Posted October 11, 2016
Today is NOT Ada Lovelace's birthday!
As I wrote years ago, Augusta Ada Byron King, Countess of Lovelace, was born on December 10. But celebrating the world's first “computer programmer” – born in 1815, so we are not talking about programming an IBM or an Apple II – is very important in the United Kingdom. And, since December is jammed with Christmas parties and such, for convenience sake Lovelace is celebrated on the second Tuesday of October!
This year, the second Tuesday of October is MY birthday, too, so I eagerly welcome Ada Lovelace Day to my birthday!
Here are some top things you should know about Lovelace:
- Her father was famed poet Lord Byron. However, her mother left Byron because of his “immoral behaviour” when Ada was just a baby, and Byron died when Ada was just 8 years old.
- Her mother brought her up with a focus on logic, mathematics, and science.
- As a teen, Ada Lovelace was fascinated by the machinery being developed (the British Industrial Revolution was in full swing) and designed steam flying machines.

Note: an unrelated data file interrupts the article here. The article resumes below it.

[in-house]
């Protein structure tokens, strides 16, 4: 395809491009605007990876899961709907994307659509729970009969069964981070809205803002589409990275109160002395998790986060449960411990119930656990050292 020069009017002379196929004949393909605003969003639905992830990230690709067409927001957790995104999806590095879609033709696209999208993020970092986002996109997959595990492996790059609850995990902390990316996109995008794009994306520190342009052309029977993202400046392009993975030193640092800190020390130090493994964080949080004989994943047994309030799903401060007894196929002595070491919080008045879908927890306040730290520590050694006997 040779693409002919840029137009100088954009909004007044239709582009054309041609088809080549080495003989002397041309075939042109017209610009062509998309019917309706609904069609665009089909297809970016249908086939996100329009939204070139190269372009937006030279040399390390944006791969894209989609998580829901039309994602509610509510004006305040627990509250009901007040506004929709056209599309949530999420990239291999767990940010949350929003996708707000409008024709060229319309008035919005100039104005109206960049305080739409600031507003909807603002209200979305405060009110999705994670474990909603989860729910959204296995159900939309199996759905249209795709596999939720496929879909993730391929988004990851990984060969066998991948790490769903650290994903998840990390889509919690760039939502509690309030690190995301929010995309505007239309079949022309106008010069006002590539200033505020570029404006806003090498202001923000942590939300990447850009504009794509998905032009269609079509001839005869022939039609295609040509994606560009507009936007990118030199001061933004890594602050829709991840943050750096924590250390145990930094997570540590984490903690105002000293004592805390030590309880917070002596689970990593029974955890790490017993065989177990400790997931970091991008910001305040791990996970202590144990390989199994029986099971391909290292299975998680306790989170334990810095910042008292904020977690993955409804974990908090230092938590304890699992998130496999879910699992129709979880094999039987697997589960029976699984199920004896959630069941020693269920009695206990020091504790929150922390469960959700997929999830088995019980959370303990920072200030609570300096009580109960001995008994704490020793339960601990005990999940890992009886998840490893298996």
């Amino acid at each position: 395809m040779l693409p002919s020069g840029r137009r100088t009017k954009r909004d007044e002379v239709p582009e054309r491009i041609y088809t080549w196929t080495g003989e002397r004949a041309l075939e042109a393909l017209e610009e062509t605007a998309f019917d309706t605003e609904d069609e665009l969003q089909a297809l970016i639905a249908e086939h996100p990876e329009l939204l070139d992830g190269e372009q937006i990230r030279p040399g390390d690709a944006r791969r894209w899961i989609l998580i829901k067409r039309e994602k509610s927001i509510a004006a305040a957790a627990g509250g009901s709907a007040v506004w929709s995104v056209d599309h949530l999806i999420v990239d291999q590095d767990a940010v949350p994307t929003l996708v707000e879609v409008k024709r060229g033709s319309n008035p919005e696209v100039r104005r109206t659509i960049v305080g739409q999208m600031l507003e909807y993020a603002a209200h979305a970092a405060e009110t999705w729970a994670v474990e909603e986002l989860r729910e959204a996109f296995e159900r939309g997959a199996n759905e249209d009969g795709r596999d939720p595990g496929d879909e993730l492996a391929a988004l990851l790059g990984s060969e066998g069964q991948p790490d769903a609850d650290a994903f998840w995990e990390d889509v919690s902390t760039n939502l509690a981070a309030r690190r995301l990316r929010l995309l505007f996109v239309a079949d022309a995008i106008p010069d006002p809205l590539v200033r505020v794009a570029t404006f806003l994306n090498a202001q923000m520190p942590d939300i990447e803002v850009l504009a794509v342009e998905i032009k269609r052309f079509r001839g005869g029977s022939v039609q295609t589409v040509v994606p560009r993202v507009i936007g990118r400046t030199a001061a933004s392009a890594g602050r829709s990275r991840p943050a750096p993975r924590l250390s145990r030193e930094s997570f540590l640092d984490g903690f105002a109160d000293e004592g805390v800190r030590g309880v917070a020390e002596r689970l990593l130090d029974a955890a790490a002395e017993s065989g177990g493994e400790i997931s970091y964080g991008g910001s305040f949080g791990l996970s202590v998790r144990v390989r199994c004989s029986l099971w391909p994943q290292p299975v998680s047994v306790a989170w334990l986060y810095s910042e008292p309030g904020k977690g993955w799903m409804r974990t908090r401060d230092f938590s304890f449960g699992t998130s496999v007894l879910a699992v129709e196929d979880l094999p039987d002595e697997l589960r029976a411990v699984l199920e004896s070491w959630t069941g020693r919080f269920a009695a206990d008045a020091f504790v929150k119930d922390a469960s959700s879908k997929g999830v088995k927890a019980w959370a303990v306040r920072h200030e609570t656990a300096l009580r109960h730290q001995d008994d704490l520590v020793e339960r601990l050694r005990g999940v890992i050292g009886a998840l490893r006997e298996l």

- In 1842 Lovelace wrote an article about using machines to compute and to manipulate symbols. She wrote “programs” or lists of instructions that the Analytical Engine could carry out; Babbage did as well, but Lovelace's programs were more extensive and more complete. Also, her programs were the first to be published. That's why she is often called “the first” computer programmer.
- Ada Lovelace married William, 8th Baron King, and became Lady King. Later, because Ada was a descendant of the Barons Lovelace, her husband was made Earl of Lovelace, and she became Countess of Lovelace. The couple had three children.
- She died at age 36, from cancer. Even though she never knew her father, she requested that she be buried next to him.
- Modern computer hero Alan Turing was inspired by Ada Lovelace's notes!
Celebrating Ada Lovelace Day is an opportunity to shine a light on all the women in science, mathematics, and tech fields. It's an opportunity to talk about how to open up these fields to more girls and women, and it's an opportunity to remind ourselves of the positive steps we can take to make the world a fairer place!
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